Note: if you go that route, be sure to spell out the process by which you'll determine: a) whether a sanctionable offense has occurred; and b) if so, whether to actually impose a sanction, which one, and in what degree of severity.

6. Conflict resolution
Who could be opposed to swift and effective response? That said, the Ostrom/Wilson standard is geared toward binding arbitration, yet that's rarely how communities address conflict. Instead, in community there is generally a decided preference to seek a resolution that all parties accept energetically (rather than embrace a solution that is thrust upon them).

The tricky part is whether all players are willing to look honestly at their culpability in what went wrong. If you have one or more interested parties who feel that they are wholly the victim and all the wrong-doing has been done by others, conflict resolution can be an uphill slog.

Further there is an art to discerning the difference between promptness (which is laudable) and haste (expecting people to engage before they're ready); and it can be quite delicate crafting a format for engagement that provides reasonable safety and support for all (because what those concepts mean can vary so widely).

The bar is much higher in intentional community where people have to live in close proximity and share their lives. People living in the same residential neighborhood, or attending the same church, do not have the same degree of intertwined lives, and "conflict resolution" in those lesser circumstances can simply mean negotiated coexistence or an agreement to not serve on the same committees or projects.
• • • Taken all together, this is a fascinating problem. On the one hand, it's a tragedy that common resources are sometimes misused in community. On the other, communities are pioneering some exemplary ways of dealing with issues that don't necessarily mean resorting to rules and punishments. At their best, tragedies in community can lead to deeper understanding and compassion—where everyone benefits.

Relishing Corn

Four days ago I was in Kirksville awaiting the start of our weekly bridge game at the duplicate club—something I do almost every Wednesday that I'm not on the road—when one of the regulars, Chris Buck, came up to me and asked if I wanted any sweet corn. When I allowed as how I did (asking someone if they want fresh sweet corn in July is about the same as asking if they want a piece of hot apple pie with fresh-churned vanilla ice cream—why would anyone say no?), Chris fixed me with his stare and said again, with added emphasis, "Do you want any sweet corn?"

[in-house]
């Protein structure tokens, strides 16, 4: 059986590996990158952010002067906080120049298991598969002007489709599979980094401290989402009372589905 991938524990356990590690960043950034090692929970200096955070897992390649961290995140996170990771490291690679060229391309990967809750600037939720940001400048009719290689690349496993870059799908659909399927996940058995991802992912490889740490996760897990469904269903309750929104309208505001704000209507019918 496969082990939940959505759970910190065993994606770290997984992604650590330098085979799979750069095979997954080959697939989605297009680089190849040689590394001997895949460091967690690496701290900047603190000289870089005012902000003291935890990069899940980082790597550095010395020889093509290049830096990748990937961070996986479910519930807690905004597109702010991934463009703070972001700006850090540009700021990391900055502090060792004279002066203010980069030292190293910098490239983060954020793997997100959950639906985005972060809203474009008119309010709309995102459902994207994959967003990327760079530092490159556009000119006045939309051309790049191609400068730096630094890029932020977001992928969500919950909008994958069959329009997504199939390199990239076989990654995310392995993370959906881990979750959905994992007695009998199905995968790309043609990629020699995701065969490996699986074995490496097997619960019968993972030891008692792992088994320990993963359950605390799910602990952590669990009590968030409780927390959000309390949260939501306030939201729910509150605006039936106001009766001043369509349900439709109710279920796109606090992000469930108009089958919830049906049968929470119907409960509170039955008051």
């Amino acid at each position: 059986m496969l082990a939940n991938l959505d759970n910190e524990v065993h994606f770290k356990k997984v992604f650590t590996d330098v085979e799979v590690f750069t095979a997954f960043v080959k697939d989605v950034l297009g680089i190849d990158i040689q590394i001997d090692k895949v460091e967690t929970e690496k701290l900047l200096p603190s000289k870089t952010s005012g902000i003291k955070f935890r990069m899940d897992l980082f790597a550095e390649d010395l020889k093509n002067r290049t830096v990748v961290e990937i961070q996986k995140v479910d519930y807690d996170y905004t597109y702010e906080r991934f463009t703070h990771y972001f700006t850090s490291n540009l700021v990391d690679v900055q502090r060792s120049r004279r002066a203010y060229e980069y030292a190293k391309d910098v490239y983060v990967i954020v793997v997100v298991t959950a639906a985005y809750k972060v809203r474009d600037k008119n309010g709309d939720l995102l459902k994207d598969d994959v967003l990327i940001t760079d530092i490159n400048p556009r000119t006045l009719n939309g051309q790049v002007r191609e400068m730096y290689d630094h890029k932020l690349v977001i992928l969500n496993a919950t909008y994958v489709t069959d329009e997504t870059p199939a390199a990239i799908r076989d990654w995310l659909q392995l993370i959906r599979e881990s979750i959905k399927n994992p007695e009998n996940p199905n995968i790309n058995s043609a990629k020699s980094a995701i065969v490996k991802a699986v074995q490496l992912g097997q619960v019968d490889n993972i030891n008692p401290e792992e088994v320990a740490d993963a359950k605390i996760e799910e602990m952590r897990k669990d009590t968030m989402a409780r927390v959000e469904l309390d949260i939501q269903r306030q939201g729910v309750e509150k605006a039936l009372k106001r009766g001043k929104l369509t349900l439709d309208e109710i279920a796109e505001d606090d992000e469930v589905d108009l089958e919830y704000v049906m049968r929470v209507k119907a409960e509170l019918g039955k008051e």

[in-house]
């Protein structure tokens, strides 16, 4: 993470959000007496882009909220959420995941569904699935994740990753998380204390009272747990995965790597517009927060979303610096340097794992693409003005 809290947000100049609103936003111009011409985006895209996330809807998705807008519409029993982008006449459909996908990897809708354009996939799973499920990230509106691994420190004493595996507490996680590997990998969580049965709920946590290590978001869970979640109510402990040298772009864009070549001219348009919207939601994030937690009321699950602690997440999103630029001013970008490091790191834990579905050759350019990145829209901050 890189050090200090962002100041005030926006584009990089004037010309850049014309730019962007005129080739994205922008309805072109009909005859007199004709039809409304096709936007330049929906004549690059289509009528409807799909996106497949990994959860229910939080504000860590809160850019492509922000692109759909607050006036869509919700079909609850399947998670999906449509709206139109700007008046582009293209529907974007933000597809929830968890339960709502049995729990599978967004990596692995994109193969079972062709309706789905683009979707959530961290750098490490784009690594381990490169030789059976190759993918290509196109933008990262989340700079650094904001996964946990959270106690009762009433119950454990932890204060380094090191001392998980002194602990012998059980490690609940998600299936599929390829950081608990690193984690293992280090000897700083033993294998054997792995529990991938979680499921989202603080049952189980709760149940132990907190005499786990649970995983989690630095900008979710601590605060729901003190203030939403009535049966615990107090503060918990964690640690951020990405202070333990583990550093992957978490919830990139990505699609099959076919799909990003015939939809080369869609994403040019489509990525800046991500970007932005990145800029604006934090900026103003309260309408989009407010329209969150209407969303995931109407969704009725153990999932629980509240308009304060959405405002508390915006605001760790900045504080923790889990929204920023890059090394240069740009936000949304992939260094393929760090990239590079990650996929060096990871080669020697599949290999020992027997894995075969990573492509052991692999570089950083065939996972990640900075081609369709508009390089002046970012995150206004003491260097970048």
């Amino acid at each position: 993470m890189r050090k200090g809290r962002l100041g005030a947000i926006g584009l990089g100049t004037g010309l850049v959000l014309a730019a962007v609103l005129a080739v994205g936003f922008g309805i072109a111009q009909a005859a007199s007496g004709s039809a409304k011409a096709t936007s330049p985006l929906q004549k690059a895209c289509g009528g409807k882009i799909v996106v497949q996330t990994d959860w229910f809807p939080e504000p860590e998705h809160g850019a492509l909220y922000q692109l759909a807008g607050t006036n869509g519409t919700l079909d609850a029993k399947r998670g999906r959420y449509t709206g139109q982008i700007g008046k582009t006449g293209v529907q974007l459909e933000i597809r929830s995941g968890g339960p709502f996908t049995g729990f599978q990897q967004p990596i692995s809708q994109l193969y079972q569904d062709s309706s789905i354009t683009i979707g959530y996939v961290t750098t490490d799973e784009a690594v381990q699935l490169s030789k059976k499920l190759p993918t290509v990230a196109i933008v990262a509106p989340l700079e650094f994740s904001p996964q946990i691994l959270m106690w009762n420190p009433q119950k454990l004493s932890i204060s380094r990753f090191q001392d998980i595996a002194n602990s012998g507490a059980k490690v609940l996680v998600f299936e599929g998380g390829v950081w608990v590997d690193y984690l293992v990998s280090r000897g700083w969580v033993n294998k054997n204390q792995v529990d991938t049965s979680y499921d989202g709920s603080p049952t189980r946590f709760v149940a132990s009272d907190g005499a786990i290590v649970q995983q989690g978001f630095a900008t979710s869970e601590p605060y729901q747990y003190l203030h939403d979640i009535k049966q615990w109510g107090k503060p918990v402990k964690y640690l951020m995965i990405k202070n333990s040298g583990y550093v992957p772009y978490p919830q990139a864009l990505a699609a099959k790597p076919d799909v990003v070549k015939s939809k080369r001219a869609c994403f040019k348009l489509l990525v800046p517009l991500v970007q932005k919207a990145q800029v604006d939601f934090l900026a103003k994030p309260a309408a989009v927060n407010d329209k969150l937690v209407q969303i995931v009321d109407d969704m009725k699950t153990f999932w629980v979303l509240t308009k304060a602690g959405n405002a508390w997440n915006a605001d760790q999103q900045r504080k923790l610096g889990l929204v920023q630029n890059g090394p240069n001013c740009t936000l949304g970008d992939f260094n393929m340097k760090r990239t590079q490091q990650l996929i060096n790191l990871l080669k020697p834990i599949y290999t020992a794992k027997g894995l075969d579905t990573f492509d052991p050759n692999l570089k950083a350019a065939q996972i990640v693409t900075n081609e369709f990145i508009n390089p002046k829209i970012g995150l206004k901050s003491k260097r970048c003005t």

I replied, "I know there's a reason why you're asking me to answer this question twice. What's going on?"

It turns out that he'd set out an enormous patch of corn and it was starting to get away from him. It's been an almost perfect growing year in northeast Missouri. Temperatures have been consistently in the 80s (warm enough to keep everything growing well but low enough to avoid heat stress, on both the crops and the farmers) and a good soaking rain has manifested from the heavens whenever we needed it. The result has been bountiful gardens, and Chris had corn coming out his ears (so to speak).

He told me that he and his wife had already put up 250 bags of frozen corn and they had decided to stop there. (I reckon.) Given that the remaining corn, of which there was gobs, was in perfect condition for harvesting—a window that only lasts a few days. Chris was not asking me if I wanted a bag of corn; he was asking me if I wanted a pickup load. Gulp.

Cornucopia
Fortunately, I live in community, where it's actually possible to take advantage of large-scale, time-limited, no-advanced-warning opportunities.

So the next morning Ma'ikwe and I starting talking it through before we'd even gotten out of bed. The first question was how was the corn grown and was it genetically modified (GMO) seed. After some back and forth with Chris we determined that it wasn't organic, but neither was it GMO. While that meant it wasn't fully righteous by community standards, we knew that it was probably good enough to be attractive—especially because the sweet corn being grown in the tri-communities (the three-mile circle that includes Dancing Rabbit, Sandhill Farm, and Red Earth Farms) wasn't yet ready.

So Ma'ikwe and I decided to go for it. That meant signing out the pickup and arranging to meet Chris later in the afternoon to harvest the corn. Meanwhile, Ma'ikwe posted a note to the community announcing that the corn rush was on, and that people could buy ears out of the back of the pickup around supper time at the bargain price of five for a dollar, go as far as you wanted.